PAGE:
In Russia, 86 percent of staff welcoming customers with a smile. Source: PhotoXPress
The results of a new survey of “smiles” indicate that Russia may finally be shaking off its reputation for surly service staff and adopting a friendlier and more outgoing approach to dealing with customers in the retail sector.
The country, which has suffered from an association with poor customer service since the days of the USSR, came a surprising 15th out of 69 countries with the most smiling salesmen, according to data from the Smiling Report, an annual evaluation of smiles, greetings and add-on sales across a range of industries carried out around the world by Better Business World Wide.
Sixty-nine countries participated in the 2014 study, organized by the Mystery Shopping Providers Association (MSPA). The 2014 results are based on more than 1.7 million responses from mystery shoppers, anonymous customers who provide feedback on the degree and friendliness of the service at the locations they visit.
Smile for the customer… or not
The country with the most smiles in 2014 was Ireland, where customers received a smile in shops, hotels, restaurants, dry cleaners, banks and other services in 97 percent of cases. In second place were Greece and Puerto Rico with 93 percent, while Lithuania came fourth with 92 percent.
The worst results were obtained in Slovenia (46 percent), South Korea (47 percent), Hong Kong (48 percent), Macao (55 percent) and Croatia (56 percent). The most significant smiling achievement in 2014 was made by the Chinese, who improved on their 2013 score of 58 percent significantly, boosting it to 86 percent.
Russia also got a rating of 86 percent to come 15th, an improvement on 2013, when it finished 22nd with 85 percent. These statistics represent a vast difference from a decade ago: In 2005, for example, only in 49 percent of cases were the mystery customers welcomed with a smile.
According to Darya Zhukova, Director of the Analysis Department of NEXTEP Research (which collects information from mystery shoppers in Russia), the situation with service in Russia is stable and there is little variation between regions. "In general, there is no difference in "greeting" and "smile" parameters between the regions," says Zhukova. "Results in the central part of Russia are a bit higher, as well as in the north-western and Siberian regions."
The leaders in terms of smiling personnel are beauty salons and auto dealers, with 86 percent of staff welcoming customers with a smile, while the hospitality business is in second place with 84 percent. The lowest indicator is found in transportation companies - only 48 percent.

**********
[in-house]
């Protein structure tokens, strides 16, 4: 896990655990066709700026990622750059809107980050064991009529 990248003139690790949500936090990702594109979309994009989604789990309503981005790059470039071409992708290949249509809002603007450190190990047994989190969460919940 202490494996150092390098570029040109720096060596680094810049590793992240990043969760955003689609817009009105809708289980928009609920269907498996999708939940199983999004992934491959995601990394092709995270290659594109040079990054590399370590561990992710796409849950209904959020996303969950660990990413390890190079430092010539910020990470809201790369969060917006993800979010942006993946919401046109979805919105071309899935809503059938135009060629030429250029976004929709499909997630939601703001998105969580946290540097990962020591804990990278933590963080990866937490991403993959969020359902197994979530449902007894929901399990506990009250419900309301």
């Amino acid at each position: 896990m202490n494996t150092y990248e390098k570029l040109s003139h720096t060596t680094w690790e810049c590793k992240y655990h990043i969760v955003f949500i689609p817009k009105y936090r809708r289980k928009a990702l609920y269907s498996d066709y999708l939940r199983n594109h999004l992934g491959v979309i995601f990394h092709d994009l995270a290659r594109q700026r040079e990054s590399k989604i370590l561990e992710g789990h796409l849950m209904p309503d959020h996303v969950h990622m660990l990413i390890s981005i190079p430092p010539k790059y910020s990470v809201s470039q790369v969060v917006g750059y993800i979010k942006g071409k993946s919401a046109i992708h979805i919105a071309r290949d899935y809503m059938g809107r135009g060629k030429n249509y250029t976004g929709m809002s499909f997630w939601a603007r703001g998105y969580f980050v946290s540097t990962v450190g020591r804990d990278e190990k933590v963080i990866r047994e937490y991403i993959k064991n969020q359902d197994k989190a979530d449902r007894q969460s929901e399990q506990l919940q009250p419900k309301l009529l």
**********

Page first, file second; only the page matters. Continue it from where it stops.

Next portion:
NEXTEP Research Director Oxana Aukchenkova explained that these high results are due to the fact that companies have realized that polite employees boost sales and attract clients. In order to develop this resource company directors and their staff take hospitality lessons.
Nikolai Scherbakov, president of the National Hospitality Association, says that Russia has come a long way in improving customer service since the 1990s. "We appeared 15 years ago. Back then hardly anyone gave much importance to the quality of service and the first thing we had to do was teach customer service people the philosophy of hospitality," he said.
"We explained how one should behave, that a client should be perceived as a guest, not as a person who should just be brought and given something. People did not understand that they are not belittling themselves by greeting a client at the entrance of a restaurant, but are helping the person acclimatize to their home, where they have come as a guest."
Scherbakov sees plenty of progress today. "Near my house there are many shops and restaurants of various levels. I go there often and must say that I cannot complain. Honestly, these are small establishments. I don’t know how things are in large supermarkets,” he said.
Anna, a 34-year-old marketing specialist who asked for her surname not to be published, frequently travels to various Russian cities and says that customer service staff are friendly and smiley.
The only unpleasant incident occurred near Sochi, in the south, when a hotel administrator responded rudely and refused to deal with a problem. "In the end we managed to find common ground, but the unpleasant recollections remained," said Anna. "In the other cases all the administrators and waiters were extremely polite."
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